Fascinating point by Ritchie

This is unsurprising. Switzerland deliberately created banking secrecy in 1934 to assist those evading tax in their home jurisdictions. Whether or not this was acceptable in 1934 does not matter: it is wholly unacceptable now.

That\’s right. The world is entirely free of thieving governments who would murder people for their money, isn\’t it? Not a single dictatorship on the planet and never will be ever again.

To make the UK into even more of a tax haven than it already is would only increase our isolation from Europe, as it would effectively be a declaration of economic warfare on the already tax-starved economies of the EU.

The average is that some 40-50% of all economic activity ends up in the maws of government in those countries. We can call this many things but \”tax starvation\” ain\’t one of them.

In contrast, the UK badly needs high corporate tax revenues from businesses capable of generating large numbers of jobs, as employees alone are currently unable to fund the social services they require – hence the need for a serious tax contribution from their employers.

He\’s really still not got this tax incidence thing, has he?

All corporate taxes fall on households in the end. Companies might be convenient places to get cash from but they are not the people actually carrying the economic burden. It is some combination of shareholders, workers and consumers that are carrying the burden: those getting the social services which they are unable to fund.

What Ritchie\’s done there is prove that social services are too expensive. Well done that man.

10 thoughts on “Fascinating point by Ritchie”

  1. Don’t suppose it will stay there long :

    Mr Murphy,

    I believe that the average tax take in EU countries is 40 to 50 %.

    To spell it out, for every £ 5 earned by MY efforts, the government takes at least £ 2, effectively by threat.

    Leaving aside the moral question, in which way can this be described as “tax-starved” ?

    Or do you subscribe to the Brownian Motion – every penny I have actually belongs to the state – though I may graciously be allowed to retain enough to feed myself ?

    I can’t help thinking that once the state takes all that I earn, I might just stop bothering to earn at all, then where would it be ? Perhaps you could indicate the point at which I give up earning as a waste of time, where would that be ? 50 % ? 60 ? 85 ? I am NOT an ant.

    Alan Douglas

  2. Alan,

    RM has stated publicly that he considers income to be a “conditional property right”, i.e. it isn’t yours until you’ve paid whatever the taxpayer thinks you owe. I think that’s Brownian Motion, isn’t it?

  3. “Tax starvation” gives me an idea.

    Poverty campaigners talk about “fuel poverty”, which they define as spending more than 10% of your income on fuel.

    What about a similar definition of “tax poverty”?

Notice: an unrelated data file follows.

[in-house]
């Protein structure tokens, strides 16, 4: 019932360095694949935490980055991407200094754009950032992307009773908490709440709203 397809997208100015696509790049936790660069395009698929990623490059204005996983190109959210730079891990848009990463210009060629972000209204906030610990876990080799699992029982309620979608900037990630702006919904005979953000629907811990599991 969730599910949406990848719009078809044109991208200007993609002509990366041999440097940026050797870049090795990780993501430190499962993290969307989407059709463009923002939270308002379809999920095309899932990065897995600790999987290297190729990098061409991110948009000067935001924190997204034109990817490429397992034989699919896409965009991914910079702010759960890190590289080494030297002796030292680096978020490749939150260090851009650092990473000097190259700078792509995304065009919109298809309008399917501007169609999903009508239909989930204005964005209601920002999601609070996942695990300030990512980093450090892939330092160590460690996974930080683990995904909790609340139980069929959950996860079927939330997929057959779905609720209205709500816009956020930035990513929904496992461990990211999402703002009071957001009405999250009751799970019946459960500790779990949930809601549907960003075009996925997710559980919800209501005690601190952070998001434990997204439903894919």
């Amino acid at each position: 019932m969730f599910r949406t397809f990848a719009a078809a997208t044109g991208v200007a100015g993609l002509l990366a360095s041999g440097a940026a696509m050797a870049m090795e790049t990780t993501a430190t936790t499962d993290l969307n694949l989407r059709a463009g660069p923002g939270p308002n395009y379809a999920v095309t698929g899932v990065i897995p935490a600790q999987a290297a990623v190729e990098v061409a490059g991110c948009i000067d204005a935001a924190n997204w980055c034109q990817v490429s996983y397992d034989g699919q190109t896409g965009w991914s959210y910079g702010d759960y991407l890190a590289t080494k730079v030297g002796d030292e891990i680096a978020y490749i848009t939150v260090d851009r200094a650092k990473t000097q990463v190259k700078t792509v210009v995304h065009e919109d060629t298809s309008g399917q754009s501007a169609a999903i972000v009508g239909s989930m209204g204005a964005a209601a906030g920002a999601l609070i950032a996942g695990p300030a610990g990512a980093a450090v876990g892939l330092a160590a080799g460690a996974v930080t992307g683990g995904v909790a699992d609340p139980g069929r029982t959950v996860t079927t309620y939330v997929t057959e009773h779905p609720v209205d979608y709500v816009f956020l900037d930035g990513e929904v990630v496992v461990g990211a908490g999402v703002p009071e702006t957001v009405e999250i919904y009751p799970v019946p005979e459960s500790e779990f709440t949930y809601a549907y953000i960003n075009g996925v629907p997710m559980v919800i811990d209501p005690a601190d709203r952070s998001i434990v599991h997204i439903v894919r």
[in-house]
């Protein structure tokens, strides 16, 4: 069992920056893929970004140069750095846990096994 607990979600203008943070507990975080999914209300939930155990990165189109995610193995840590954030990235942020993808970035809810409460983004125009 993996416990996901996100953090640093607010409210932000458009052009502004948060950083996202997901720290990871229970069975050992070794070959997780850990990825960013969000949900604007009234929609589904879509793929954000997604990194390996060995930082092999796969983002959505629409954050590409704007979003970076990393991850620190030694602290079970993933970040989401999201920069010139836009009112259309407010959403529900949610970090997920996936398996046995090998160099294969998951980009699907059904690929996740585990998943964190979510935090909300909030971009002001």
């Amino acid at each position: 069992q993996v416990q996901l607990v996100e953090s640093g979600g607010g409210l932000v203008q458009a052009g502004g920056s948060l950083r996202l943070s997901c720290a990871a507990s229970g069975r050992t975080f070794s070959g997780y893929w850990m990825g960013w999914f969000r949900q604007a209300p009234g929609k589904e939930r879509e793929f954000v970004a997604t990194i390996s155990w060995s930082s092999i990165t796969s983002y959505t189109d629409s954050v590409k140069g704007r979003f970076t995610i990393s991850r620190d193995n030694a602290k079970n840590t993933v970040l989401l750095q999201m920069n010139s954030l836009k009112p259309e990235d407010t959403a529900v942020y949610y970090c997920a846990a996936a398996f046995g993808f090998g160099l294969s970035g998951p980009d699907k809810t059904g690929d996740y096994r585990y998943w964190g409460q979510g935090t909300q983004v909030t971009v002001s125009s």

4. @Richard: I have long suggested the idea that the Tories should leave a ‘tax bombshell’ for any future governments in the form of a law that states no-one should lose more than x% of their declared income in taxes (of any sort) in a given tax year. You could easily come up with a formula incorporating all forms of taxes and expenditure spreads (on vatable /non-vatable items, and whether you smoked or drank etc) and people could input their details and see if they came over the threshold. An automatic tax rebate would then be paid.

    Just setting the bar at a level that wouldn’t trigger millions of claims would be instructive – I reckon it would have to be 60%+ at least.

  5. The same lack of comprehension on who pays corporation taxes applies to whose money Governments spend. It is *never* Government money, because they have none.

  6. One of the main reasons for banking secrecy in 1934 was to protect the savings of Jews who had paid tax in full on their income. It was to avoid theft rather than taxes.
    The claim that they held in 1990 some $5 billion of funds belonging to those who died in “the Holocaust” (and in 1940 held a multiple of that belonging to survivors as the USA, unlike the UK and Netherlands, only accepted rich Jews as refugees so most of the rich survived and most of those who died were poor/middle class) is fairly clear evidence of this.
    Or does Ritchie claim that the Jews who transferred their money from Germany to Switzerland were doing so to evade tax?

  7. The real giveaway is that people like him always assume that they are on the inside of the tent.

    He used what he calls “evasion” but is actually “avoidance” to make his pile.

    Now he’s made it, he’s so virtuous.

    But he’s like the greenies who think greenie, feudal jobs are a great thing – but obviously not for Jocasta, Targuin and Chester, who will just do restaurant reviews for the Guardian.

    Come on Ritchie, tell us the greenie tax methods you used on the way, err, “up” and while you’re at it, tell us how your tax advice to clients was appreciated: “Well, no, you don’t have to pay that amount of tax by law, no, but I’m telling you to pay £100,000 next fortnight because I think that would be a Good Thing. And that will be 900 guineas, thank you very much.”

    A sound professional business model?

    Yeah, right…

  8. Hmm. If businesses capable of generating large numbers of jobs find they have to pay high corporate taxes to pay for their employees’ social services, there is a risk, surely, that the large numbers of jobs might be significantly reduced?

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